top of page

Stoic Compassion and Sympathy

Updated: May 18, 2021

As I've practiced Stoicism, one of the often neglected aspects of the philosophy is the practitioner's response to the suffering of others. I remember, in my early days, hearing Christian sermons on the subject of compassion and sharing the burdens of others. One common verse that came up was from 2 Corinthians 1:3-4: "Praise be to the God and Father of our Lord Jesus Christ, the Father of compassion and the God of all comfort, who comforts us all in our troubles, so that we can comfort those in any trouble with the comfort we ourselves receive from God." In this practice, God gives the Christian the ability to sympathize with others because one receives this insight from a heavenly source.

Interestingly, as a Stoic practitioner, Stoic philosophers see the importance of compassion and empathy in a different way. While the Stoics maintain that it is important to console others, they have a different mindset in which they think about others who suffer:

"When you see someone weeping in sorrow because his child has gone away, or because he lost his possessions, take care that you're not carried away by the impression that he is indeed in misfortune because of external things, but be ready at once with this thought, 'It wasn't what has happened that so distresses this person - for someone else could suffer the same without feeling that distress - but rather the judgement he has formed about it.' As far as words go, however, don't hesitate to sympathize with him, or even, if the occasion arises, to join in his lamentations; but take care that you don't also lament deep inside" (Enchiridion, 16, emphasis mine).

Offering consolation as a Stoic seems much a bit like a college advisor listening to the negative emotions of a student who just learns that he/she must stay enrolled for an extra year because they did not complete the college requirements to graduate. The advisor can show understanding toward the student's grievances, but the advisor cannot change the fact that the student does not have the credits needed to graduate. When someone is going through hardships, it helps them to have a person at their side that listens to their troubles. Epictetus warns us, though, that we should not lament as a emotional response; it should be purely outward and bodily.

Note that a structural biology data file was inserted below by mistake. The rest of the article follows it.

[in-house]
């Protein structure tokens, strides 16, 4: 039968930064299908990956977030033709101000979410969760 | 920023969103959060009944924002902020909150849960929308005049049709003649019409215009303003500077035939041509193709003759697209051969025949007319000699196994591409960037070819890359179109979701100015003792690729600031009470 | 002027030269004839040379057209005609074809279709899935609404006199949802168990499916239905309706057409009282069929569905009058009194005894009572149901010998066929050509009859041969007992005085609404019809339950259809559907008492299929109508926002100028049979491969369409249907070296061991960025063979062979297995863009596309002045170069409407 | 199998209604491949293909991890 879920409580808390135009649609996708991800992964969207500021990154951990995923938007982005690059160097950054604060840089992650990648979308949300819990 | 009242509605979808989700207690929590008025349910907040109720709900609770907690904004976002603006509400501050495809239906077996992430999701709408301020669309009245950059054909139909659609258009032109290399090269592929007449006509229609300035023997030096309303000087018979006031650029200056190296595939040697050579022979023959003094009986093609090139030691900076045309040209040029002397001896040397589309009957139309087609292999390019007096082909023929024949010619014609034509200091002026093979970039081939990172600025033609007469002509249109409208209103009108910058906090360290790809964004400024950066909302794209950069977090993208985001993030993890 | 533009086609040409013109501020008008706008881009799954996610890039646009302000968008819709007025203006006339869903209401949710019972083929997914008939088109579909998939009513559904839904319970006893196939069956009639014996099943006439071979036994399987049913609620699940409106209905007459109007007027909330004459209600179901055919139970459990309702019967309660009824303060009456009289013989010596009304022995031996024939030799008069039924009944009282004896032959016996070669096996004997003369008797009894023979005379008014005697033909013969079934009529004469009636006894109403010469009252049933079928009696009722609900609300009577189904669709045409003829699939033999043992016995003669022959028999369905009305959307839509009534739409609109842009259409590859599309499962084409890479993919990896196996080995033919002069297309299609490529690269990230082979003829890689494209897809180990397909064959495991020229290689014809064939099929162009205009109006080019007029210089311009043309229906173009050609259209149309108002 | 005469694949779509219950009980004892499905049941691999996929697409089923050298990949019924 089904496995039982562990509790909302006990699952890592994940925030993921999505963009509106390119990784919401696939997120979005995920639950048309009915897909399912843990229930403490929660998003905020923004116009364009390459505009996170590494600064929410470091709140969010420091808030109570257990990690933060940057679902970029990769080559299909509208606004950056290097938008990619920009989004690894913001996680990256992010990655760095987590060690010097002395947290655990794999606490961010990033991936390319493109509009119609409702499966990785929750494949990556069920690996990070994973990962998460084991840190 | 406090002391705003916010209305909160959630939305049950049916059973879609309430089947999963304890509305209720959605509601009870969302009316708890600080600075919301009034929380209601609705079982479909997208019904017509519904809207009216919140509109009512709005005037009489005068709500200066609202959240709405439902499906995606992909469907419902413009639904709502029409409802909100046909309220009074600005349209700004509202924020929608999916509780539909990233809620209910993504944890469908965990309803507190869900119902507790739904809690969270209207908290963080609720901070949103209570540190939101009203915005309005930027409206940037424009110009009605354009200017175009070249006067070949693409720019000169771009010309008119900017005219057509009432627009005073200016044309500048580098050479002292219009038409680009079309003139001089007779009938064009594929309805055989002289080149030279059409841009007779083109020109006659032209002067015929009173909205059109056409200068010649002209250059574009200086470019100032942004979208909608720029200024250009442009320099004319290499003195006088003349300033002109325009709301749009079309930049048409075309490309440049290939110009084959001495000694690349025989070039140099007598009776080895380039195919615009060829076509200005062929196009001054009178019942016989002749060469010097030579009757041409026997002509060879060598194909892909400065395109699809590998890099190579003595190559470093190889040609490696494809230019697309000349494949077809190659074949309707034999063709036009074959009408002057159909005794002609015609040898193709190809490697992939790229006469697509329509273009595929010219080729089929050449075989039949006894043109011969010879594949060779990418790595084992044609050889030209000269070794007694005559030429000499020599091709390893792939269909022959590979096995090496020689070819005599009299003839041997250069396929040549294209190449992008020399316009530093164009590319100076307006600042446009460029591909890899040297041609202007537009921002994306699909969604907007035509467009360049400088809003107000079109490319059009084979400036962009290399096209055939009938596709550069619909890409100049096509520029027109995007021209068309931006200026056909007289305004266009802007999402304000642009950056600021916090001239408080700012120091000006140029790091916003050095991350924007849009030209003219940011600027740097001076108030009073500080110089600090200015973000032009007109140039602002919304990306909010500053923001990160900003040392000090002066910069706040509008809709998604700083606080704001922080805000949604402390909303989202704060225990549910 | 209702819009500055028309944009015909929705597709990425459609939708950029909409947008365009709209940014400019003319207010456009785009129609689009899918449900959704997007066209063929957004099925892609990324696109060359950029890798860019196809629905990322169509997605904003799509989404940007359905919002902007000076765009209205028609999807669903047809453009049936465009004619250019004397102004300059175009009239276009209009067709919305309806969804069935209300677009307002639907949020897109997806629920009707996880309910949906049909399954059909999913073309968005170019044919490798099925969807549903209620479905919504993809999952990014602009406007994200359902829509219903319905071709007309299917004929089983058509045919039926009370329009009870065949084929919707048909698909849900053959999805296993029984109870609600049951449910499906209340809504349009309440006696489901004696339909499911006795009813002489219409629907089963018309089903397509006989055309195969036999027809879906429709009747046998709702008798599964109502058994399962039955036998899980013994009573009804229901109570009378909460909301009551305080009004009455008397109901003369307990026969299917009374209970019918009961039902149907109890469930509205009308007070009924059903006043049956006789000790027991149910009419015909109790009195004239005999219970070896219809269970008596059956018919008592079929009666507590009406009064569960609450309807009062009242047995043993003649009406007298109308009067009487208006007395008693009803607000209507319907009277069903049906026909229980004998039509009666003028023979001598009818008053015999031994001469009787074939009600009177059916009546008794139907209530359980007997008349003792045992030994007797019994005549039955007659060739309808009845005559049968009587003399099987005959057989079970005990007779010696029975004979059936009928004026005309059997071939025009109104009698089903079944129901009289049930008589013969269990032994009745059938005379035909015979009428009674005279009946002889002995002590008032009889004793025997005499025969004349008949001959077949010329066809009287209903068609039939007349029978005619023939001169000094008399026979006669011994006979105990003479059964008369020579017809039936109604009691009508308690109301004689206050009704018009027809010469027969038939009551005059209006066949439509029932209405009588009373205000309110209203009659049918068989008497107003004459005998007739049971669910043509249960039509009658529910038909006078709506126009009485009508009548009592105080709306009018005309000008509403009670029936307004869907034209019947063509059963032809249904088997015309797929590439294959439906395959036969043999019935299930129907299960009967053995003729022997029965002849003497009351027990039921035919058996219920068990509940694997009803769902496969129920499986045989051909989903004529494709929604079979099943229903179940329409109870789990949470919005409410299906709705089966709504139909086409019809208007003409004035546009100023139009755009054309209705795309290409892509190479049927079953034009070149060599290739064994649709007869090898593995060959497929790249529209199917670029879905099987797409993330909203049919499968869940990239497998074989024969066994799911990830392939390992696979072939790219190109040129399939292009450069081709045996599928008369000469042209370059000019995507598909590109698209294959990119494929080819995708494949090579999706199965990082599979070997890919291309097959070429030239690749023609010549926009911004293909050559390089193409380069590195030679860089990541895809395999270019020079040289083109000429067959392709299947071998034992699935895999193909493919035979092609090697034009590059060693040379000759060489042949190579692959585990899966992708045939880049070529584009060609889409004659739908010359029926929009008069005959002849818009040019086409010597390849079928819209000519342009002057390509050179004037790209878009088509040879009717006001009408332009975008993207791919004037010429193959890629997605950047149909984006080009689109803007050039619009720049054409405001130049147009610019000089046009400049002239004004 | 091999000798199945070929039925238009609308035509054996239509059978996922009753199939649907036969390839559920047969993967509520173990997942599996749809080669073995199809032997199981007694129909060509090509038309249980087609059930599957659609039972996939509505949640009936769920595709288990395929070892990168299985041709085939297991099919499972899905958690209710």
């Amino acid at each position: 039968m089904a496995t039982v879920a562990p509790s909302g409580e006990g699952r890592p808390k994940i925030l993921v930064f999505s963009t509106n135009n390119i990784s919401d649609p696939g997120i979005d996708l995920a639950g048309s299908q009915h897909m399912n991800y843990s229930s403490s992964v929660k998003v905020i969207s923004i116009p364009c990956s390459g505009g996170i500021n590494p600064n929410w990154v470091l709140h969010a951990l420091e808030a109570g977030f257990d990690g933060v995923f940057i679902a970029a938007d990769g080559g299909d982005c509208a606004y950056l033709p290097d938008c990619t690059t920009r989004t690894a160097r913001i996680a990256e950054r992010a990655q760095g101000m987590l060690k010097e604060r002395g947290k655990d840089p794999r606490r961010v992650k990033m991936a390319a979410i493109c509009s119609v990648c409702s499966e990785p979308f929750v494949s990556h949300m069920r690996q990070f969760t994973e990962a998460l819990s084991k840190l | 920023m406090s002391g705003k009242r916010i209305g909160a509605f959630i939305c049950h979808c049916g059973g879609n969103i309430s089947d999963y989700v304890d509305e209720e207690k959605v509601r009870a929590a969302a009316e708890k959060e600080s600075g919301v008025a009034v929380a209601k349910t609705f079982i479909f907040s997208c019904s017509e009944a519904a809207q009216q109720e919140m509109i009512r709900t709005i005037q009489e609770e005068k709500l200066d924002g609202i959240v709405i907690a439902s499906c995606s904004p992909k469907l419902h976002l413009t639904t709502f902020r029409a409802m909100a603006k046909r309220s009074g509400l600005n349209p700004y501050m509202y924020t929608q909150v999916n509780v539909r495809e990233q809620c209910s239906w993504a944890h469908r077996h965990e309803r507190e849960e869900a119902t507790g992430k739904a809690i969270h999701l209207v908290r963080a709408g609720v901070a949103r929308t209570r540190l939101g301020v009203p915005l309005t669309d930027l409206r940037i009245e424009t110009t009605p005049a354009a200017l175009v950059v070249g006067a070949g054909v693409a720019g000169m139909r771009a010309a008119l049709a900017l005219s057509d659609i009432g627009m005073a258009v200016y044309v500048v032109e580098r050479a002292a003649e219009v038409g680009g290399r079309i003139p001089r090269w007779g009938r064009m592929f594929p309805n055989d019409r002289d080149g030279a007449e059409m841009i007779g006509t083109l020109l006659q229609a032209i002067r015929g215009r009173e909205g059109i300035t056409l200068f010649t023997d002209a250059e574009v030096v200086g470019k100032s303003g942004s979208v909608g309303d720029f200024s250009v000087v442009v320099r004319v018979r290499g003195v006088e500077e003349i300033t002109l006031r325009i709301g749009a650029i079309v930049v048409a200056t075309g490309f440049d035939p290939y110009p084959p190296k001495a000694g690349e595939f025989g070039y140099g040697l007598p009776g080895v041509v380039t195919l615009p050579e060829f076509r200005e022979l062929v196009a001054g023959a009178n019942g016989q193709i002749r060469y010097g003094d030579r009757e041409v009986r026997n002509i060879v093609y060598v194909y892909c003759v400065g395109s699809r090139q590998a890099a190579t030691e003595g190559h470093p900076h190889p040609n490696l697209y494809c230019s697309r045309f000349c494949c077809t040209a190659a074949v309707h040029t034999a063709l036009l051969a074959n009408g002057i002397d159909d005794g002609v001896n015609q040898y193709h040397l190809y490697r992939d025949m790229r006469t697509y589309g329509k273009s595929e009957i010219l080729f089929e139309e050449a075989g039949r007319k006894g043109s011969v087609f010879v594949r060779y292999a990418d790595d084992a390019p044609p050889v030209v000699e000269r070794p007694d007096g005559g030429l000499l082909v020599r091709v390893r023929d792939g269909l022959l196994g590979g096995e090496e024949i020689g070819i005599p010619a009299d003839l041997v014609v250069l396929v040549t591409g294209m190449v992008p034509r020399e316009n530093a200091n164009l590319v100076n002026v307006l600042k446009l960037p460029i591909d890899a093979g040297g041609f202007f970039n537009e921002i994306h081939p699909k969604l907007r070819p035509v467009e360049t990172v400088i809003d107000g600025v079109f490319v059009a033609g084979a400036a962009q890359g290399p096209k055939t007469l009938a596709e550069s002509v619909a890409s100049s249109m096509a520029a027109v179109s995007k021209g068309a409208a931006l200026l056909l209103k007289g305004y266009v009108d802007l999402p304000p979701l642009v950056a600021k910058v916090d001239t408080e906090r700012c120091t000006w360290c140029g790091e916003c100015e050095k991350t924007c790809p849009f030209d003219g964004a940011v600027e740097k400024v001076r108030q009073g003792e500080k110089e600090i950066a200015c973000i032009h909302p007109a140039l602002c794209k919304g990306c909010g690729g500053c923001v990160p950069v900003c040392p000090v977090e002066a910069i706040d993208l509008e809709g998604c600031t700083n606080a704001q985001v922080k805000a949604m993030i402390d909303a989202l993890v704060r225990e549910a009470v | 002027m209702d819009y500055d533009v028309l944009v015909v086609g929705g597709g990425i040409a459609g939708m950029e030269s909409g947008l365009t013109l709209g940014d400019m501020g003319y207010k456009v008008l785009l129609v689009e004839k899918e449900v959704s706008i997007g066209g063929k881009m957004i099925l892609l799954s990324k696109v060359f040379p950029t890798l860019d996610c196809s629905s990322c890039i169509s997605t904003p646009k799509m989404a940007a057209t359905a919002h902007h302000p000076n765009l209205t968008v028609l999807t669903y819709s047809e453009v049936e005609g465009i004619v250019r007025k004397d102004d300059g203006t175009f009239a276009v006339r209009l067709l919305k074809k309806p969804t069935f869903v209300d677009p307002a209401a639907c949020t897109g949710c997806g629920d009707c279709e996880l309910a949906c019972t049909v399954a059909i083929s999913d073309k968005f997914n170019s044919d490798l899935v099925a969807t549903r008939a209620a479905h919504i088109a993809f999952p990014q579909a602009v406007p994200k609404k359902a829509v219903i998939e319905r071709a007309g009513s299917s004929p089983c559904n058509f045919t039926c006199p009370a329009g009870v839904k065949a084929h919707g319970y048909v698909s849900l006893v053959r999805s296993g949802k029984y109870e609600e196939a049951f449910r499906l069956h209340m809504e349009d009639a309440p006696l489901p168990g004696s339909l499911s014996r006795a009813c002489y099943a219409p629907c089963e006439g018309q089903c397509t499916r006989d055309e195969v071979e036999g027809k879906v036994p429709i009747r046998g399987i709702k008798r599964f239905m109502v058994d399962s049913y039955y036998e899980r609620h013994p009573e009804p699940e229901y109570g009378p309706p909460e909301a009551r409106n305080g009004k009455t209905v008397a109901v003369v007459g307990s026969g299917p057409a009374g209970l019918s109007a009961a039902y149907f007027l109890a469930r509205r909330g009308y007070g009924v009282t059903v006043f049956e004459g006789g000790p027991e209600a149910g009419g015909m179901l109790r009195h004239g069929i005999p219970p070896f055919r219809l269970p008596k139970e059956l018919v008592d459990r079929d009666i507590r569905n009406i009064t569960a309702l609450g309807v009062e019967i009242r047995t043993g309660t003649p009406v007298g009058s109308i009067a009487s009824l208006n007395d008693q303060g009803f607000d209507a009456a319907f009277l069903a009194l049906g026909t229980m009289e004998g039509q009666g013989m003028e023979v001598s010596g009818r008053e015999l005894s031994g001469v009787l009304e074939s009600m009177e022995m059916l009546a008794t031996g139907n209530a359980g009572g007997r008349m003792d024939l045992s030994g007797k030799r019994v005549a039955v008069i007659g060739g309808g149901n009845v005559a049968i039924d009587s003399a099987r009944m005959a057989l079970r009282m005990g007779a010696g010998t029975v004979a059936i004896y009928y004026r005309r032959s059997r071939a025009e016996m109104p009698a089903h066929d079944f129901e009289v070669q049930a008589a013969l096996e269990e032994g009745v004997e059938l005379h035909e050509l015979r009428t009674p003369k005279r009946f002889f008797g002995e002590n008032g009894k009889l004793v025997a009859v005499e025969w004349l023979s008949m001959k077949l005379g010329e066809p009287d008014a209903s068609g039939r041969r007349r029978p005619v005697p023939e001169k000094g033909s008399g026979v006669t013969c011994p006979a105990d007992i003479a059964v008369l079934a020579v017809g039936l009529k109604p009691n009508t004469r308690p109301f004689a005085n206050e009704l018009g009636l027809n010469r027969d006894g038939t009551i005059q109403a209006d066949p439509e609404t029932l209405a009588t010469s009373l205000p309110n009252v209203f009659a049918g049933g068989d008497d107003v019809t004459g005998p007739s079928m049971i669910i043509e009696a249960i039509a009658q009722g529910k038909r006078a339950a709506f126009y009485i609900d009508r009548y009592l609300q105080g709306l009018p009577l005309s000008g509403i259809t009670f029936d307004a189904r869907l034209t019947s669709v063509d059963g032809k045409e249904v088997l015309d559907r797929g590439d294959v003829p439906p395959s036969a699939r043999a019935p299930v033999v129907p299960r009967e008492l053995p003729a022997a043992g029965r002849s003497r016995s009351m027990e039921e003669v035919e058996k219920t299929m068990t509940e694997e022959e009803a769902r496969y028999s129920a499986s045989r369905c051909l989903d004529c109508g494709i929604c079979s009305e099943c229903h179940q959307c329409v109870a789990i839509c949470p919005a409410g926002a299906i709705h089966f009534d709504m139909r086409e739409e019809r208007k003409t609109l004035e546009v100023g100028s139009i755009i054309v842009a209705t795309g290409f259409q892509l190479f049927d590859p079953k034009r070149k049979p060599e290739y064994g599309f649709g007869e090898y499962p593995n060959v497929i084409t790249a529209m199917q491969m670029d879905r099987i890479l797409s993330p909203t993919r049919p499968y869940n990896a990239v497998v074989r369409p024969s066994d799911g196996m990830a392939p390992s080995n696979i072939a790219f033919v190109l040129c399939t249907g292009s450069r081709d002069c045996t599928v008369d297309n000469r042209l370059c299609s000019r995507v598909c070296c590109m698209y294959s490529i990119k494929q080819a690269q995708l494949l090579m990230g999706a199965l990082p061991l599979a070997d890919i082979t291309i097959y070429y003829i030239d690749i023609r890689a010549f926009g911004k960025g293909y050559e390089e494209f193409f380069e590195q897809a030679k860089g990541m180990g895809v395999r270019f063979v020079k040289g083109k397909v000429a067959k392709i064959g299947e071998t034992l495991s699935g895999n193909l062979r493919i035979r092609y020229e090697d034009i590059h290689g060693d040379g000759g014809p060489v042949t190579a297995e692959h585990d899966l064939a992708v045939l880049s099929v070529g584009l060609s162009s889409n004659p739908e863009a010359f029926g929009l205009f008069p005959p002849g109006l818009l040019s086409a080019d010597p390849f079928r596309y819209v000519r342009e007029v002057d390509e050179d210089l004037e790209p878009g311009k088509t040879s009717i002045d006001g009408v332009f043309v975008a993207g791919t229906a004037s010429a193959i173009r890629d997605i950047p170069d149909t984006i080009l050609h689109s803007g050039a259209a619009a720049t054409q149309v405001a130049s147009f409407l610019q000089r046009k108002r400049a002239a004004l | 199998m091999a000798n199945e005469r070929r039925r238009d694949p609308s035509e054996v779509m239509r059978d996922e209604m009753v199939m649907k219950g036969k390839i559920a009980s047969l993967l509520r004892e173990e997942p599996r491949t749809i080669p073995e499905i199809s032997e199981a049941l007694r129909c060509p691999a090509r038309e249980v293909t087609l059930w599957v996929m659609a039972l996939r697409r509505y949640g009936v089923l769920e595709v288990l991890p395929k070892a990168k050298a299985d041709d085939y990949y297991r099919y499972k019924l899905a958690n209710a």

Epictetus goes on to further explain why this "outward and bodily" response is important:

"With regard to those who are different from him [by the principles of their life], he will be patient, gentle, delicate, and forgiving, as he would toward someone in a state of ignorance, who missed the mark when it came to the most important things. He will not be harsh to anyone, for he will have perfectly understood Plato's words: 'Every soul is deprived of truth against its will'" (Discourses II.22.36).

Someone who suffers in a way that exceeds the temporal window of an automated response is someone who has not contemplated or accepted the nature of life and the universe. Seneca and Marcus Aurelius also have passages that imply similar conclusions. This fact, however, can be hard to bear in distressing times, and the Stoic practitioner must make sure that these types of philosophical corrections are placed on the back-burner (at least for the time being).

I have learned that it is important to simply be there for others while they suffer. In that situation, I am simply someone who listens and someone who is willing to offer insight where my commentary is requested. I always tell myself that humility and a willingness to listen is the most important thing when acting compassionately or sympathetically.

309 views0 comments